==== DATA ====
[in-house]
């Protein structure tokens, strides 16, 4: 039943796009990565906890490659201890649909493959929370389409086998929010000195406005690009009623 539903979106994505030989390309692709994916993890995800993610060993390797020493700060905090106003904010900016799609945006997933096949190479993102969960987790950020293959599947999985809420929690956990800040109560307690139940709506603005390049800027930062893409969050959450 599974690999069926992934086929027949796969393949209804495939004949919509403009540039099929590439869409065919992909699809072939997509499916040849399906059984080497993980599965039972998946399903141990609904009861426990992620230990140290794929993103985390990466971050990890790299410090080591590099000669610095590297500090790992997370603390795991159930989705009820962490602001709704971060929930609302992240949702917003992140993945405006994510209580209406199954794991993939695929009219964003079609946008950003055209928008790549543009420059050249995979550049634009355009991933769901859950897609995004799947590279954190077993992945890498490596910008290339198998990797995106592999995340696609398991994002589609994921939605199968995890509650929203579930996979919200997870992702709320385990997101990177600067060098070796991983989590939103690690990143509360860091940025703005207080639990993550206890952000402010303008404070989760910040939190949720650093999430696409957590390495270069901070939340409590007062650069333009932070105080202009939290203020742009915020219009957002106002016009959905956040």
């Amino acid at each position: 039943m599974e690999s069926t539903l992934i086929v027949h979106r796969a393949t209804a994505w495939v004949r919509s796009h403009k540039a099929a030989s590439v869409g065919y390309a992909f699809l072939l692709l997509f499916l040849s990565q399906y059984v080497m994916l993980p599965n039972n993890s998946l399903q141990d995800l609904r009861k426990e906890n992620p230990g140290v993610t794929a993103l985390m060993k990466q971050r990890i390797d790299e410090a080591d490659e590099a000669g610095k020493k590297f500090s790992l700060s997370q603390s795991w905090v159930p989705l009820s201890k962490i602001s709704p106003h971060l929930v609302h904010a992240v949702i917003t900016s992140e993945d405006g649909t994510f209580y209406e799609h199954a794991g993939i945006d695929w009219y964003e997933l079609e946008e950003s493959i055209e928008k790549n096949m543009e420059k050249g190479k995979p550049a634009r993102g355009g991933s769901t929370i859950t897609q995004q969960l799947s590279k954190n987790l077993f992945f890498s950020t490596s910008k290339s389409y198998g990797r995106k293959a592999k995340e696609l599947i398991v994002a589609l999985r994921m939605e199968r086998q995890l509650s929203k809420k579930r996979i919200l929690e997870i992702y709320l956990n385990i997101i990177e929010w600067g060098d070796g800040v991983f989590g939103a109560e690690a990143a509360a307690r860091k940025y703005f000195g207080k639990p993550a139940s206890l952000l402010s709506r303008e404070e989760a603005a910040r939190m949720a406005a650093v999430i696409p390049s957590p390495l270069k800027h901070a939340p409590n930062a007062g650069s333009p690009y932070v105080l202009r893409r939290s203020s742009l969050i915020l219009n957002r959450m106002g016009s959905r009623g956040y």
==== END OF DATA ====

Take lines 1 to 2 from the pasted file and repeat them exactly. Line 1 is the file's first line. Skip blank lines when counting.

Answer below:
[in-house]
């Protein structure tokens, strides 16, 4: 039943796009990565906890490659201890649909493959929370389409086998929010000195406005690009009623 539903979106994505030989390309692709994916993890995800993610060993390797020493700060905090106003904010900016799609945006997933096949190479993102969960987790950020293959599947999985809420929690956990800040109560307690139940709506603005390049800027930062893409969050959450 599974690999069926992934086929027949796969393949209804495939004949919509403009540039099929590439869409065919992909699809072939997509499916040849399906059984080497993980599965039972998946399903141990609904009861426990992620230990140290794929993103985390990466971050990890790299410090080591590099000669610095590297500090790992997370603390795991159930989705009820962490602001709704971060929930609302992240949702917003992140993945405006994510209580209406199954794991993939695929009219964003079609946008950003055209928008790549543009420059050249995979550049634009355009991933769901859950897609995004799947590279954190077993992945890498490596910008290339198998990797995106592999995340696609398991994002589609994921939605199968995890509650929203579930996979919200997870992702709320385990997101990177600067060098070796991983989590939103690690990143509360860091940025703005207080639990993550206890952000402010303008404070989760910040939190949720650093999430696409957590390495270069901070939340409590007062650069333009932070105080202009939290203020742009915020219009957002106002016009959905956040």